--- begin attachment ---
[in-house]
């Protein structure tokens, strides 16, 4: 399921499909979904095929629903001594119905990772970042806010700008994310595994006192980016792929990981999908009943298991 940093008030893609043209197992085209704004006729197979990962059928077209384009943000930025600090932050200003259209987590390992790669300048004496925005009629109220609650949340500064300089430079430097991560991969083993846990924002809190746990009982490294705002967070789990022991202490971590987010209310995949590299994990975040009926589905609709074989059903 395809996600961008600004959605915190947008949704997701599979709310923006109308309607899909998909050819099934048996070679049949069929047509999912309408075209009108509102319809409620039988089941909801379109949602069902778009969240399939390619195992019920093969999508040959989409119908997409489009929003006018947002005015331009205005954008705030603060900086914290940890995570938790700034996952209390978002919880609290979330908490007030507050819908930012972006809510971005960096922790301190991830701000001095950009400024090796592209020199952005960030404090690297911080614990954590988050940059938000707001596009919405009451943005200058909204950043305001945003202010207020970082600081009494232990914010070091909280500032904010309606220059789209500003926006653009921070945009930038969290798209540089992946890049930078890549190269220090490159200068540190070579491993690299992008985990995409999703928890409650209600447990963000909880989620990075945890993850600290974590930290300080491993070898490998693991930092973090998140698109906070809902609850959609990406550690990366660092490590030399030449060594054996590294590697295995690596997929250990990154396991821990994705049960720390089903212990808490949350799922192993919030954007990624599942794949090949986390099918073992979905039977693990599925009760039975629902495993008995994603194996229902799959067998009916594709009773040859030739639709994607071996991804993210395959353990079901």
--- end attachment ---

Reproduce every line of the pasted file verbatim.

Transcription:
[in-house]
């Protein structure tokens, strides 16, 4: 399921499909979904095929629903001594119905990772970042806010700008994310595994006192980016792929990981999908009943298991 940093008030893609043209197992085209704004006729197979990962059928077209384009943000930025600090932050200003259209987590390992790669300048004496925005009629109220609650949340500064300089430079430097991560991969083993846990924002809190746990009982490294705002967070789990022991202490971590987010209310995949590299994990975040009926589905609709074989059903 395809996600961008600004959605915190947008949704997701599979709310923006109308309607899909998909050819099934048996070679049949069929047509999912309408075209009108509102319809409620039988089941909801379109949602069902778009969240399939390619195992019920093969999508040959989409119908997409489009929003006018947002005015331009205005954008705030603060900086914290940890995570938790700034996952209390978002919880609290979330908490007030507050819908930012972006809510971005960096922790301190991830701000001095950009400024090796592209020199952005960030404090690297911080614990954590988050940059938000707001596009919405009451943005200058909204950043305001945003202010207020970082600081009494232990914010070091909280500032904010309606220059789209500003926006653009921070945009930038969290798209540089992946890049930078890549190269220090490159200068540190070579491993690299992008985990995409999703928890409650209600447990963000909880989620990075945890993850600290974590930290300080491993070898490998693991930092973090998140698109906070809902609850959609990406550690990366660092490590030399030449060594054996590294590697295995690596997929250990990154396991821990994705049960720390089903212990808490949350799922192993919030954007990624599942794949090949986390099918073992979905039977693990599925009760039975629902495993008995994603194996229902799959067998009916594709009773040859030739639709994607071996991804993210395959353990079901």